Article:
See id. at 174, 184. The second officer testified that he saw M r. Jackson toss a
small chrome-colored object over the fence. Id. at 218-20. Both officers returned
to the fence area after M r. Jackson was apprehended to look for the object. Id. at
192-93, 230. They found only a small, silver or chrome-colored handgun. Id. at
193, 196, 230-31. The first officer told the jury that he thought the gun came
from M r. Jackson, because it was close to w here he jumped the fence and where
the object would have landed when it hit the ground. See id. at 200.


A woman, who lived in the house next to the fence, testified that she saw
from a w indow a man jump the fence. In addition, she testified that she saw,
again from her w indow, a gun lying on the ground that had not been there earlier.
Id. at 256, 265. Based on this evidence, the jury found that M r. Jackson
knowingly possessed the firearm in question.
M r. Jackson, however, claims that no reasonable jury could have found that
he possessed the handgun because such a finding could be made only by piling
inference upon inference. He contends that for a jury to find that he possessed
the handgun the jury must infer that the shiny object that flew into the air when
he hit the fence was in his possession, that the handgun found in the yard was the
object that flew into the air; and that this handgun was in his possession. Also, he
argues that
where the police officers could not be certain that the object flew
into the air or was thrown, could not be certain what it was, and
could not be certain that the handgun recovered was the object which
went into the air, inference was piled on inference in order to come
to the jurys conclusion that defendant was in knowing possession of
the recovered handgun, and that verdict must be seen as a result of
suspicion or speculation.
Aplt. Br. at 12-13. Further, he contends that since he stipulated to the fact that he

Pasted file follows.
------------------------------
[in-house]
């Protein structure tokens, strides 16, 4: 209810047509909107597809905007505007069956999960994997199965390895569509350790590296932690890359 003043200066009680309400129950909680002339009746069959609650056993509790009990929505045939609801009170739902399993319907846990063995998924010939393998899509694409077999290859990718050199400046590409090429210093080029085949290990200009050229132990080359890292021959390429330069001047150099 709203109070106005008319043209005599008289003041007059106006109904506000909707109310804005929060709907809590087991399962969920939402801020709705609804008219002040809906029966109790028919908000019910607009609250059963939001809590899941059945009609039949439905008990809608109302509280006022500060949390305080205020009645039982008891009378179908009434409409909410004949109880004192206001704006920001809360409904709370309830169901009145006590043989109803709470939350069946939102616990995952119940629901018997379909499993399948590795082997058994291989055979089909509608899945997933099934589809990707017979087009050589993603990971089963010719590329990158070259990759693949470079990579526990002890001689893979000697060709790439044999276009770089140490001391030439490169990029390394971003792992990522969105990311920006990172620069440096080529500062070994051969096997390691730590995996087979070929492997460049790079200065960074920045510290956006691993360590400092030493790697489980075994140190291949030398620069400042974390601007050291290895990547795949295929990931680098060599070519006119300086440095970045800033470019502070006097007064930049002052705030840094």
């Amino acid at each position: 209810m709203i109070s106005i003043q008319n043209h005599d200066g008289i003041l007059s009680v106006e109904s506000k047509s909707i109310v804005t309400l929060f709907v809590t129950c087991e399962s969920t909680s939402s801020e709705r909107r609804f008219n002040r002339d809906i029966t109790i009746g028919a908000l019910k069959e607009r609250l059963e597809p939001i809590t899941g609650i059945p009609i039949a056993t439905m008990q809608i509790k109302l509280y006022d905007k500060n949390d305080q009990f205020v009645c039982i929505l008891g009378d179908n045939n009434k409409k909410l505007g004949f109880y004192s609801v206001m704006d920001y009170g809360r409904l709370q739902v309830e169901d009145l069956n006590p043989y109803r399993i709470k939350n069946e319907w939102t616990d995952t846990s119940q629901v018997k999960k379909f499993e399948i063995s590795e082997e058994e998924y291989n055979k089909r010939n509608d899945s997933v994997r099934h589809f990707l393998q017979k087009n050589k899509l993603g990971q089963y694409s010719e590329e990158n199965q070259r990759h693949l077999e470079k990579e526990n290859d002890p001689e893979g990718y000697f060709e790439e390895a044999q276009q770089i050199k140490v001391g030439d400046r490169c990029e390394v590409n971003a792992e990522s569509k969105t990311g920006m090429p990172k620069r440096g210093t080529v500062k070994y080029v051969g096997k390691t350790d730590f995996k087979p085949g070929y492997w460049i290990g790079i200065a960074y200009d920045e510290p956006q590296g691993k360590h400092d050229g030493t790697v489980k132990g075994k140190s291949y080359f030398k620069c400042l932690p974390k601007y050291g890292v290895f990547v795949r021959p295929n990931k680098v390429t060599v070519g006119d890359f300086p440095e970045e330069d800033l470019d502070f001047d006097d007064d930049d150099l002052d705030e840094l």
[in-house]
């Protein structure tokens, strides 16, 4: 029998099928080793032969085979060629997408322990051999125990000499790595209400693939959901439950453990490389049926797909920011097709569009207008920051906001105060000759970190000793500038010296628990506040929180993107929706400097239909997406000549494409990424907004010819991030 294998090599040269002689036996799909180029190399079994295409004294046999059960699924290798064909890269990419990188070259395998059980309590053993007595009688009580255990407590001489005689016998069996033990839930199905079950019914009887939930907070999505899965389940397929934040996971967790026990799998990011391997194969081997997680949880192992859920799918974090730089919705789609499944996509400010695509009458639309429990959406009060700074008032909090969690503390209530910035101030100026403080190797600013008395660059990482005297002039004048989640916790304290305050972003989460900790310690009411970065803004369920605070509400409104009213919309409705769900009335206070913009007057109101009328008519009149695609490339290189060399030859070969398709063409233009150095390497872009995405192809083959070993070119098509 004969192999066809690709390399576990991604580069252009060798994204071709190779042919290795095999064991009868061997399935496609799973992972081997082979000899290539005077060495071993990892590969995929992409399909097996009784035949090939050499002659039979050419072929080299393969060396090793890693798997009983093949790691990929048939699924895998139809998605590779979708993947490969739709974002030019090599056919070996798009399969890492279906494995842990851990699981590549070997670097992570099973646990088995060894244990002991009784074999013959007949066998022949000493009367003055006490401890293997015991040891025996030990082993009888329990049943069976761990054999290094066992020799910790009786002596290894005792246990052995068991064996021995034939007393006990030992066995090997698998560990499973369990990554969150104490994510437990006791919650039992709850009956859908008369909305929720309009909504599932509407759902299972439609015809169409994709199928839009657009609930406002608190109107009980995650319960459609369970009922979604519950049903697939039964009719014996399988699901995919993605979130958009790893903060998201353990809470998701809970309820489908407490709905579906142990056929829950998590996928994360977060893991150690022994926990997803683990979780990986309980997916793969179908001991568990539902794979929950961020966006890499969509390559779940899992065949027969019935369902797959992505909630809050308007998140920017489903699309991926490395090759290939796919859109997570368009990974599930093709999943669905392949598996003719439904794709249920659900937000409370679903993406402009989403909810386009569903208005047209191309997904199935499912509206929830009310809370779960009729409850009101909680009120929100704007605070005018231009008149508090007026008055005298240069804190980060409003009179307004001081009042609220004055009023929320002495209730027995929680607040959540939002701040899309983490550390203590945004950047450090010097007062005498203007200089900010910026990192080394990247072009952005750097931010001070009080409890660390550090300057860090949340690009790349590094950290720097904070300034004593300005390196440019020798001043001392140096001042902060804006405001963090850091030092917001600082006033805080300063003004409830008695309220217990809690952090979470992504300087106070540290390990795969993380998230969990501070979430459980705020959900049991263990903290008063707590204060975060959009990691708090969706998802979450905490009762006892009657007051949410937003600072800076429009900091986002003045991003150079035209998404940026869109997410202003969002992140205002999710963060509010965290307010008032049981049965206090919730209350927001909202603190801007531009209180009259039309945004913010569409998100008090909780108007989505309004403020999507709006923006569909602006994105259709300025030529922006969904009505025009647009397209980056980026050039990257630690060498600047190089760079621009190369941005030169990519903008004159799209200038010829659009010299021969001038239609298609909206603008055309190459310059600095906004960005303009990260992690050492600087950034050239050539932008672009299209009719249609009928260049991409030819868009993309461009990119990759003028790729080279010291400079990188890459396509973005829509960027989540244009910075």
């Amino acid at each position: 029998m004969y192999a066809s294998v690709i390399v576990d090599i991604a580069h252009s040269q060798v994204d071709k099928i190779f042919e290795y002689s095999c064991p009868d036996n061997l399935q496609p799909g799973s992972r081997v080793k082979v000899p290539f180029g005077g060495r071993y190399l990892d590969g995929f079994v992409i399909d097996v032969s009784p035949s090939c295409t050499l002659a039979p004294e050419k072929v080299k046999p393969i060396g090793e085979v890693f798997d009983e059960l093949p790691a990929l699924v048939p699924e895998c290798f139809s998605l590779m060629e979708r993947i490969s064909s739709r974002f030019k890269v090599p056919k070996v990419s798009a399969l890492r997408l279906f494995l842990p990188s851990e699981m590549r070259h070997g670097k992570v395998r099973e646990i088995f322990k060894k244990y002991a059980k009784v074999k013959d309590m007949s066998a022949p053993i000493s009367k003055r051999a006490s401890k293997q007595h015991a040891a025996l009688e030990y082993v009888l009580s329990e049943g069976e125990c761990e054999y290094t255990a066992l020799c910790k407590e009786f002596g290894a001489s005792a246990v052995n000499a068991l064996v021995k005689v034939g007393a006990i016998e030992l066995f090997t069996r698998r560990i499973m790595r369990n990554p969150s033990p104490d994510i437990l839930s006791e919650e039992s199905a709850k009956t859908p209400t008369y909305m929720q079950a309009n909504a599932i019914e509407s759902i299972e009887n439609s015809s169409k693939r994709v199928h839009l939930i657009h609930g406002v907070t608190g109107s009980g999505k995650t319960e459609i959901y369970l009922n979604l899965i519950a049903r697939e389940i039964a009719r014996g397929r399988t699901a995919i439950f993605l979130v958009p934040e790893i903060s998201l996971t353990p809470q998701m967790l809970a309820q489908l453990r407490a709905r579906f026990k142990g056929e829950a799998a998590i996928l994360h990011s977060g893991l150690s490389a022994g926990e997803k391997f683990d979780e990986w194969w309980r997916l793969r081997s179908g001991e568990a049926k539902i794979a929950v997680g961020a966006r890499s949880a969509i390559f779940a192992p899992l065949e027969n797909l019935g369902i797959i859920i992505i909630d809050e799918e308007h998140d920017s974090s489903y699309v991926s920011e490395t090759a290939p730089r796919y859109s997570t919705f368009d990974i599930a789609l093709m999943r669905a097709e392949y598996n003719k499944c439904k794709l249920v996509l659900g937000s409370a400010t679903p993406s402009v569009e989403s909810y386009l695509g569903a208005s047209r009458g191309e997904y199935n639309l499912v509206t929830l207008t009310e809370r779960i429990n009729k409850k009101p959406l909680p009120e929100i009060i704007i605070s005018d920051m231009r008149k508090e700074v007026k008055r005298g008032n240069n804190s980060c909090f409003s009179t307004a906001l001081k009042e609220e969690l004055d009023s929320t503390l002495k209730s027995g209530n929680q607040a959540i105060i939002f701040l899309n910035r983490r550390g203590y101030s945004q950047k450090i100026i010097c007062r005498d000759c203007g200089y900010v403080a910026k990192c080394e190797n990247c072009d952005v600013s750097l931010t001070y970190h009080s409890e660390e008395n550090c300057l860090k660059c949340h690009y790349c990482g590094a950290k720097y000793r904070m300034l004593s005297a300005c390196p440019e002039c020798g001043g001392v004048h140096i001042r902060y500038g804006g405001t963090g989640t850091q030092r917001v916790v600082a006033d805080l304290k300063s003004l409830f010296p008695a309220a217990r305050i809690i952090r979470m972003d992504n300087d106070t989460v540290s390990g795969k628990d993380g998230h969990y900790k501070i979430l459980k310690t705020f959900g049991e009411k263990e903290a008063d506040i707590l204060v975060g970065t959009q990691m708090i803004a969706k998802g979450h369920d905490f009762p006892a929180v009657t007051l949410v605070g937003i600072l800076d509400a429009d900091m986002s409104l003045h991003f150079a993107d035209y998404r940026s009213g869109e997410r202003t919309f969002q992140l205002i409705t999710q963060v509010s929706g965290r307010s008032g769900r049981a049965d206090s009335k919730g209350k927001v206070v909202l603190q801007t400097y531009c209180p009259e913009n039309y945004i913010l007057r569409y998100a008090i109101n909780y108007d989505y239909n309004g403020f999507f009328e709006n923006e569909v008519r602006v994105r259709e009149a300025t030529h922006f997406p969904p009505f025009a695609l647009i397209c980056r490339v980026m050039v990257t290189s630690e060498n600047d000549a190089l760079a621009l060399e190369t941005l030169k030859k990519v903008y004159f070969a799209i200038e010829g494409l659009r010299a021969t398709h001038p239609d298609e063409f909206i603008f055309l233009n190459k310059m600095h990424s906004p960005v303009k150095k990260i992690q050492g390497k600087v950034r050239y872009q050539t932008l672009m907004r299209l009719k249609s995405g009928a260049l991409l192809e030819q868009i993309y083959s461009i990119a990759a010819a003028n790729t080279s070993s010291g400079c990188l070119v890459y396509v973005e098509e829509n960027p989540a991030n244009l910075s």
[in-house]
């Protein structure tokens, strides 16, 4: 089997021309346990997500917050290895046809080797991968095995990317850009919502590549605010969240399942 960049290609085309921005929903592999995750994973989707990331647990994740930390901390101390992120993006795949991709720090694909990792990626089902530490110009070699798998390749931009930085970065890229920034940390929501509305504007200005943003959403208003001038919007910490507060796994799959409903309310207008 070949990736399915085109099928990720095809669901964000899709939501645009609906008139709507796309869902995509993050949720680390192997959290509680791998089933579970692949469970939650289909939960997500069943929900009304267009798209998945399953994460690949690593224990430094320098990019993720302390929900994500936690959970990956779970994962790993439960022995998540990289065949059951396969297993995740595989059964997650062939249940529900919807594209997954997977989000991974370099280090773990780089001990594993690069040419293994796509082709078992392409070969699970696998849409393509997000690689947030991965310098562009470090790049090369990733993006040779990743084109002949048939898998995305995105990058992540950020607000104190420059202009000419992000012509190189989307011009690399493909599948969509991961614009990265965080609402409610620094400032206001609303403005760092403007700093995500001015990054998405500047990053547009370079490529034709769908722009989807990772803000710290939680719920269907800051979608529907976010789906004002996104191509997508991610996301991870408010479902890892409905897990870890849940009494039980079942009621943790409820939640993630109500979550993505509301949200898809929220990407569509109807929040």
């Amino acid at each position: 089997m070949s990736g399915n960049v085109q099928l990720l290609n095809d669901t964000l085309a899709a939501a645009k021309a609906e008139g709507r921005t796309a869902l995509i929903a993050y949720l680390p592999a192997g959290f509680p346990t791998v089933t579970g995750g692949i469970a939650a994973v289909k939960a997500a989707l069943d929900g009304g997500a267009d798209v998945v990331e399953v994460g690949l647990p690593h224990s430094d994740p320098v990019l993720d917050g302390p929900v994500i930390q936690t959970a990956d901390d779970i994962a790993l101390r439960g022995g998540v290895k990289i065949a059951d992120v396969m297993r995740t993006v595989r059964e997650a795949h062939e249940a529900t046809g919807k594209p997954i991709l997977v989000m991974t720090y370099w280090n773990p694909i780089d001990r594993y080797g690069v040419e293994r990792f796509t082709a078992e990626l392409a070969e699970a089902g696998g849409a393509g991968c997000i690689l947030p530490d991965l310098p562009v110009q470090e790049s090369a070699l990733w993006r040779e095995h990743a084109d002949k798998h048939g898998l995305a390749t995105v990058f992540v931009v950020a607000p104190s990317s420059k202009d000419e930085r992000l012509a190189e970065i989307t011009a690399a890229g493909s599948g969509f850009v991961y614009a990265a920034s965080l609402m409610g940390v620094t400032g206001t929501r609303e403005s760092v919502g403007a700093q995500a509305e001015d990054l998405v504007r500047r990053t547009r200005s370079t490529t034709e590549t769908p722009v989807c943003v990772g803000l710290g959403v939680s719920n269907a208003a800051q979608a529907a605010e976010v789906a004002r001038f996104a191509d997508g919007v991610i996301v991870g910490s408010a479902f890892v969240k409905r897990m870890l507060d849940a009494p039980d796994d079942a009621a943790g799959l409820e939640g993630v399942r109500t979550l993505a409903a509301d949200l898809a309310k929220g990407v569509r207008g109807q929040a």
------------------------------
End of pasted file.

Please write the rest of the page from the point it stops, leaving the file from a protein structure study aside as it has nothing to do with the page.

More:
had a prior felony conviction, the jury could have piled on another speculative
inference that if he had a prior felony conviction, he must have possessed this


W e have carefully reviewed the briefs and the record. The record contains
specific evidence supporting the jurys conclusion that M r. Jackson possessed the
firearm in question. The handgun was found at the location where he jumped
over a fence and where two police officers saw him throw or drop a silver object.
Cf. United States v. Shepherd, 284 F.3d 965, 969 (8th Cir. 2002) (holding there
was sufficient evidence to show possession of gun where one police officer
testified he saw defendant toss gun and another officer testified he found gun in
same area where first officer saw gun tossed). The reasonable inference,
flow[ing] from logical and probabilistic reasoning, is that M r. Jackson had
actual possession of the gun at the time he jumped the fence and he tossed or
dropped the gun upon jumping the fence. Summers, 414 F.3d at 1295 (quotation
omitted). Accordingly, under the deferential standard of viewing evidence in the
light most favorable to the government, we conclude that a reasonable jury could
have found M r. Jackson guilty beyond a reasonable doubt. 1

M r. Jackson also makes the conclusory argument that there was insufficient
evidence to support his conviction because there were no fingerprints on the gun
and there was no gunshot residue found on him. His wearing gloves accounted
for the fact that there were no fingerprints on the gun. He was not tested for
gunshot residue, because he had been subdued with mace.

The judgment of the district court is AFFIRMED.

Entered for the Court

Terrence L. OBrien
Circuit Judge